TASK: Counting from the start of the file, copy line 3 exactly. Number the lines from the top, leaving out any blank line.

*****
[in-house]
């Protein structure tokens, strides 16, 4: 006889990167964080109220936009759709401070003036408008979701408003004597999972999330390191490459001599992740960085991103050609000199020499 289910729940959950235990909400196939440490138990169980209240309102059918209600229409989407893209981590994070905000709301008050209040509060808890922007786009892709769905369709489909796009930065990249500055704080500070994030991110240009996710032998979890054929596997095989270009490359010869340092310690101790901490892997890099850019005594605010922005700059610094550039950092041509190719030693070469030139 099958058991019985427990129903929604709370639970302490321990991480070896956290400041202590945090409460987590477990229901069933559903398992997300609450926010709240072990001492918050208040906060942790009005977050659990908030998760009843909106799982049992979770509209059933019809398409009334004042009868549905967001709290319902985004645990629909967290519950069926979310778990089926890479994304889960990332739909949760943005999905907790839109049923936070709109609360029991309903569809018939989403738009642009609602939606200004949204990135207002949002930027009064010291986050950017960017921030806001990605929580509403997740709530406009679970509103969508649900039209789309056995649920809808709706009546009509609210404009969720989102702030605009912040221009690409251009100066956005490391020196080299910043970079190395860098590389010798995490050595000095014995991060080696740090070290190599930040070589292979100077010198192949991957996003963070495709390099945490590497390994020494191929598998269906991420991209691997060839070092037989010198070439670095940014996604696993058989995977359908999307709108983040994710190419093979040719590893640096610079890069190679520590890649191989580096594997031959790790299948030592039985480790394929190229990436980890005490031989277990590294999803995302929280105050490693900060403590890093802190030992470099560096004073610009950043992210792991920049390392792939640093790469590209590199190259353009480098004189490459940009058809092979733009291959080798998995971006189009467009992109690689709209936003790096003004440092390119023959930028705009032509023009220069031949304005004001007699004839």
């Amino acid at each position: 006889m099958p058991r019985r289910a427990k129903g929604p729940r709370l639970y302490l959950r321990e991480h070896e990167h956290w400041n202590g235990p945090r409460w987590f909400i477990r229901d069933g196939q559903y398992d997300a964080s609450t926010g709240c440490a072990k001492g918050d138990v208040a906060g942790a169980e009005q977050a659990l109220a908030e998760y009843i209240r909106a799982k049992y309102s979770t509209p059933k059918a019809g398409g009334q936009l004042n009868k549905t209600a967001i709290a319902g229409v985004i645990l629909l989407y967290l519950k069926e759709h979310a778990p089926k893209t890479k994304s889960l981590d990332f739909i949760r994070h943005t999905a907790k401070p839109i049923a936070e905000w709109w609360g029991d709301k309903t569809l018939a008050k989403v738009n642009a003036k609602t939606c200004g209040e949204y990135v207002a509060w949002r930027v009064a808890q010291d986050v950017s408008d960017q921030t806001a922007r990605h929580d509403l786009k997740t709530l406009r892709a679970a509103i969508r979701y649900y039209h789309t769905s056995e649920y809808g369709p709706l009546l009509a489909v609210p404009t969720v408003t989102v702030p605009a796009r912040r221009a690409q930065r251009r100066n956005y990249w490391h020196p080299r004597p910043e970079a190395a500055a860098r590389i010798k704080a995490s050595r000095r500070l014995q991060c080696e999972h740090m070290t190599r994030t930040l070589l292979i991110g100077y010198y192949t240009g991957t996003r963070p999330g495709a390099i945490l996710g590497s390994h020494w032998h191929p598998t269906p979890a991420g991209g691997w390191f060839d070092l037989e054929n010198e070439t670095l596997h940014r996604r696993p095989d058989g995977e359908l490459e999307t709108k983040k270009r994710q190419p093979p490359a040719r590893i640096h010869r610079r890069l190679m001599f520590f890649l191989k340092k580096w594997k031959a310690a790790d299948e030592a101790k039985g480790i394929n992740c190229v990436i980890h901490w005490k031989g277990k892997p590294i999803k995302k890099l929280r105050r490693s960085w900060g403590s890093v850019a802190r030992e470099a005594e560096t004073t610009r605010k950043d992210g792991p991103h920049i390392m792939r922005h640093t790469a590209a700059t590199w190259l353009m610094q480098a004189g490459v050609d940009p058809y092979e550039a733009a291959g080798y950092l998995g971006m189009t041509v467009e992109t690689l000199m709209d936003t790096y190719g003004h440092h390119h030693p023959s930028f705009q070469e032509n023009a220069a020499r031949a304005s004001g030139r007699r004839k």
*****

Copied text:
């Amino acid at each position: 006889m099958p058991r019985r289910a427990k129903g929604p729940r709370l639970y302490l959950r321990e991480h070896e990167h956290w400041n202590g235990p945090r409460w987590f909400i477990r229901d069933g196939q559903y398992d997300a964080s609450t926010g709240c440490a072990k001492g918050d138990v208040a906060g942790a169980e009005q977050a659990l109220a908030e998760y009843i209240r909106a799982k049992y309102s979770t509209p059933k059918a019809g398409g009334q936009l004042n009868k549905t209600a967001i709290a319902g229409v985004i645990l629909l989407y967290l519950k069926e759709h979310a778990p089926k893209t890479k994304s889960l981590d990332f739909i949760r994070h943005t999905a907790k401070p839109i049923a936070e905000w709109w609360g029991d709301k309903t569809l018939a008050k989403v738009n642009a003036k609602t939606c200004g209040e949204y990135v207002a509060w949002r930027v009064a808890q010291d986050v950017s408008d960017q921030t806001a922007r990605h929580d509403l786009k997740t709530l406009r892709a679970a509103i969508r979701y649900y039209h789309t769905s056995e649920y809808g369709p709706l009546l009509a489909v609210p404009t969720v408003t989102v702030p605009a796009r912040r221009a690409q930065r251009r100066n956005y990249w490391h020196p080299r004597p910043e970079a190395a500055a860098r590389i010798k704080a995490s050595r000095r500070l014995q991060c080696e999972h740090m070290t190599r994030t930040l070589l292979i991110g100077y010198y192949t240009g991957t996003r963070p999330g495709a390099i945490l996710g590497s390994h020494w032998h191929p598998t269906p979890a991420g991209g691997w390191f060839d070092l037989e054929n010198e070439t670095l596997h940014r996604r696993p095989d058989g995977e359908l490459e999307t709108k983040k270009r994710q190419p093979p490359a040719r590893i640096h010869r610079r890069l190679m001599f520590f890649l191989k340092k580096w594997k031959a310690a790790d299948e030592a101790k039985g480790i394929n992740c190229v990436i980890h901490w005490k031989g277990k892997p590294i999803k995302k890099l929280r105050r490693s960085w900060g403590s890093v850019a802190r030992e470099a005594e560096t004073t610009r605010k950043d992210g792991p991103h920049i390392m792939r922005h640093t790469a590209a700059t590199w190259l353009m610094q480098a004189g490459v050609d940009p058809y092979e550039a733009a291959g080798y950092l998995g971006m189009t041509v467009e992109t690689l000199m709209d936003t790096y190719g003004h440092h390119h030693p023959s930028f705009q070469e032509n023009a220069a020499r031949a304005s004001g030139r007699r004839k």